Unlike America, Indonesian Christians face challenges from Muslims and others who attempt to harass and intimidate the Christians into silence. Following our Lord and Savior always carries a cost, but that cost is more evident in Indonesia because of the Muslim majority. In many cases it involves using the state apparatus to deny permits and force other bureaucratic entanglements. Below are some recent articles from the Jakarta Post, one of Indonesia’s best read newspapers about the continuing tension in Indonesian culture and the efforts of Christians to worship freely.
Insight: Guarding a merry and bright Christmas
Bahtiar Effendy, Jakarta | Fri, 12/24/2010 9:21 AM
How can this — a merry and bright Christmas — be realized? In today’s Indonesia, in several of its largest cities in particular, to have such a Christmas is still a wonder. Several years ago, in the early period of democratic transition, we had very disheartening and bitter Christmas celebrations.
Senseless attacks were launched by human beings aimed at those who were attending religious services. This was a very sad occurrence indeed, especially at a time when religious piety is supposed to be at its height, our bonds of humanity and brotherhood strengthened and our sense of tolerance deepened.
Since then many Christians have been haunted by a specter of disharmony as if disruptions might recur whenever Christmas was celebrated.
Half of Jakartans object to new houses of worship nearby: Survey
The Jakarta Post, Jakarta | Wed, 12/22/2010 5:45 PM
Almost half of Jakartans object to the establishment of other religions’ houses of worship in their neighborhoods, an NGO survey revealed.
“49.5 percent of our respondents disagreed with the establishment of other religions’ houses of worship. That percentage is quite high for plural Indonesia. Meanwhile, 45 percent had no problem accepting them and the remaining 5.5 percent did not answer or did not know,” SETARA Institute researcher Ismail Hasani said Wednesday.
Vigilantes top lists of religious intolerance
The Jakarta Post, Jakarta | Wed, 12/22/2010 10:36 AM
Incidents of religious intolerance are on the rise this year – and vigilantes are behind many of the episodes, according to two recently released reports.
According to the Moderate Muslim Society’s (MMS) report, there were 81 cases of religious intolerance in 2010, up from 59 cases in 2009.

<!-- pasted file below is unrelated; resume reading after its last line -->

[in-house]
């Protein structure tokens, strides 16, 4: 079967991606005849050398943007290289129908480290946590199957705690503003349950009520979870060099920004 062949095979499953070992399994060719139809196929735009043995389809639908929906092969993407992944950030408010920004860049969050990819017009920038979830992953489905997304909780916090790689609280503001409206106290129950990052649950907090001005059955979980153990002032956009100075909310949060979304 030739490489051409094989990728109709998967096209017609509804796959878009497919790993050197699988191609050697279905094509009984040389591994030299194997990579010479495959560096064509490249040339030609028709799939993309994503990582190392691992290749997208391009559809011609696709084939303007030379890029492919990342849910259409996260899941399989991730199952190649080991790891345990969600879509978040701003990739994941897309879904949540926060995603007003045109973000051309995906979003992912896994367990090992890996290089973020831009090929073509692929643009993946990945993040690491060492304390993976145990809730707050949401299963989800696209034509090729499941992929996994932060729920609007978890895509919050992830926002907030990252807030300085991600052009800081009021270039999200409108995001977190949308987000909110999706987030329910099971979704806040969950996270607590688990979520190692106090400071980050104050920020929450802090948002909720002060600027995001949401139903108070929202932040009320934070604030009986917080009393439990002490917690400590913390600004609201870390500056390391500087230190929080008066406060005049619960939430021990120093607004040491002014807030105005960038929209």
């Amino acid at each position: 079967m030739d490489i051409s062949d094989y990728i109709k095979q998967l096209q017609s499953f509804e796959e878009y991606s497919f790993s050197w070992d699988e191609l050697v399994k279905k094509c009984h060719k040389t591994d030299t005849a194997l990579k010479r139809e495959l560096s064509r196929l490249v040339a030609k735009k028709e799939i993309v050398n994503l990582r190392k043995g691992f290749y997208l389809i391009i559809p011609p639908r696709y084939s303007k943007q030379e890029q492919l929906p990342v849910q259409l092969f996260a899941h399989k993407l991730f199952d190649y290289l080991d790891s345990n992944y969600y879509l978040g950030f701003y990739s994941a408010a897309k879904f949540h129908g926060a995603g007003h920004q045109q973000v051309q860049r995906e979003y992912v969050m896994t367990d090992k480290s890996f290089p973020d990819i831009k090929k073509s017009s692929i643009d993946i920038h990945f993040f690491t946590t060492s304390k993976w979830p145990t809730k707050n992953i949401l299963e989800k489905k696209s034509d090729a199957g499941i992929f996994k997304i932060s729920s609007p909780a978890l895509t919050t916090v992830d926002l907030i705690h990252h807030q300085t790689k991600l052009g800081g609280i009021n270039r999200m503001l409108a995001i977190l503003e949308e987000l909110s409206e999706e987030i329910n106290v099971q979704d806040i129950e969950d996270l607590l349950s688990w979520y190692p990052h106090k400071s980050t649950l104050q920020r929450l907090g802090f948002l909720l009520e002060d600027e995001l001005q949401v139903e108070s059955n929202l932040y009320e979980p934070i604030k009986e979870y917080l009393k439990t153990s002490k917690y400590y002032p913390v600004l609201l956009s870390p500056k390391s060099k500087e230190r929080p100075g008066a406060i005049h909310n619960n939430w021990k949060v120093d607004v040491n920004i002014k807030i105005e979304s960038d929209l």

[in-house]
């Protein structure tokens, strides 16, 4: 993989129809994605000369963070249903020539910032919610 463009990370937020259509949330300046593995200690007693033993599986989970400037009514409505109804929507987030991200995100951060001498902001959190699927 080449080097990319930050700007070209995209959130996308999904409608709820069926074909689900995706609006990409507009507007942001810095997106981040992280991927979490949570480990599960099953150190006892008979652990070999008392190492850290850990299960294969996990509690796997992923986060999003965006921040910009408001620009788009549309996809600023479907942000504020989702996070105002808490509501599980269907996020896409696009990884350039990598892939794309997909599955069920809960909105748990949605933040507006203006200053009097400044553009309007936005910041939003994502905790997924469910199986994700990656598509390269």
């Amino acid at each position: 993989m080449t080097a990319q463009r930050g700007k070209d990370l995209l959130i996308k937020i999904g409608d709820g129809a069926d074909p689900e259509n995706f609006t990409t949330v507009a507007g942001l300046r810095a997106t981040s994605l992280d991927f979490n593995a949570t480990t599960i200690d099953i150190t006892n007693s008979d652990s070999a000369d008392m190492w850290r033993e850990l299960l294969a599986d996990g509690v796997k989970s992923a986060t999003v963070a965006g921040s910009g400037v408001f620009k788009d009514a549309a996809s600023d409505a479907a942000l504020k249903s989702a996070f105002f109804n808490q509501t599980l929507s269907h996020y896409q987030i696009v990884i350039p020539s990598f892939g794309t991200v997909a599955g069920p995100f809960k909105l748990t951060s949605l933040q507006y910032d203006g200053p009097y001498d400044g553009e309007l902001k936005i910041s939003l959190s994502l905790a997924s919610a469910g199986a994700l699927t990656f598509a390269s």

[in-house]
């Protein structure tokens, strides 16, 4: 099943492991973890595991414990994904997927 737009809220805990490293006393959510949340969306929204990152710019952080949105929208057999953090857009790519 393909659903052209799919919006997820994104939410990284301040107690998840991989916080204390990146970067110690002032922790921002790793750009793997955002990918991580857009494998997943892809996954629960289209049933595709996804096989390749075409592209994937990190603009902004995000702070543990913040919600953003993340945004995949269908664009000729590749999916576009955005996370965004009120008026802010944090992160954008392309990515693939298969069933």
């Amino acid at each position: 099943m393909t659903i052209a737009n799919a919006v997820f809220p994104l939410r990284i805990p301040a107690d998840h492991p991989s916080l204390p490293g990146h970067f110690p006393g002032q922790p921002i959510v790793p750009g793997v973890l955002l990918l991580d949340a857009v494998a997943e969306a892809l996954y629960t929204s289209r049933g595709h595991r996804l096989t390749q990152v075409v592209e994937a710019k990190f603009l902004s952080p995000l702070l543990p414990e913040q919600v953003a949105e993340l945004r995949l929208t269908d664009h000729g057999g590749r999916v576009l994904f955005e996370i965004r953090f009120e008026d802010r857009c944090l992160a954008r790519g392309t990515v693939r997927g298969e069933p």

Sixty-three cases, or about 80 percent of the total, involved the attack or destruction of houses of worship across the nation.
A report released by the Wahid Institute on Tuesday recorded 133 challenges to religious freedom in 13 provinces across the nation. More than 80 percent of those cases were perpetrated by vigilantes from mass organizations, organized masses or individuals, according to the report.
The Islam Defenders Front (FPI) were near the top of both reports’ lists of perpetrators.
Christians observe a peaceful Xmas
The Jakarta Post, Jakarta | Sun, 12/26/2010 12:28 PM
Indonesian Christians celebrated Christmas in peace on Saturday, with almost no security threats reported.
In spite of recent religious tension, the Christmas observance also saw Muslims and Islamist organizations standing guard to help create a secure environment for Christians to observe the birth of Jesus.
In Jakarta, members of Muslim organizations like the Betawi Brotherhood Forum (Forkabi), the youth wing of Nahdlatul Ulama GP Ansor and the Maluku Muslim Youth Forum (FPMM), joined the police to stand guard at a number of churches for Christmas Mass services.
Peaceful Christmas across the country: police
The Jakarta Post, Jakarta | Sat, 12/25/2010 2:31 PM
The National Police say Christmas has so far been celebrated peacefully across the country, with no major incidents disrupting the festivities.
National Police spokesman Sr. Comr. Boy Rafli Amar said there had been hitherto no security issues since Christmas masses had begun on Friday evening.
“Nothing is significant; it’s safe throughout Indonesia,” Boy said, adding the police recorded only some traffic accidents nationwide.
Citizens intimidate Christmas prayer in Bogor
The Jakarta Post, Jakarta | Sat, 12/25/2010
Members of a church congregation gathering in Taman Yasmin, Bogor, are facing verbal intimidation from a group of citizens in the area for conducting a Christmas prayer.
The citizens, who claim to represent the interest of local Muslims, demand the prayer to stop or move elsewhere as they considered the activity to be illegal due to the absence of legal permit of the church.
The prayer is being held inside of the church, which is still under construction, and also outside where a small congregation gathers around a Christmas tree.
A banner held by two women wearing Muslim attires says the place where the prayer is being held is not a legitimate place for religious activity and demands the congregation to “pray at an appropriate place.”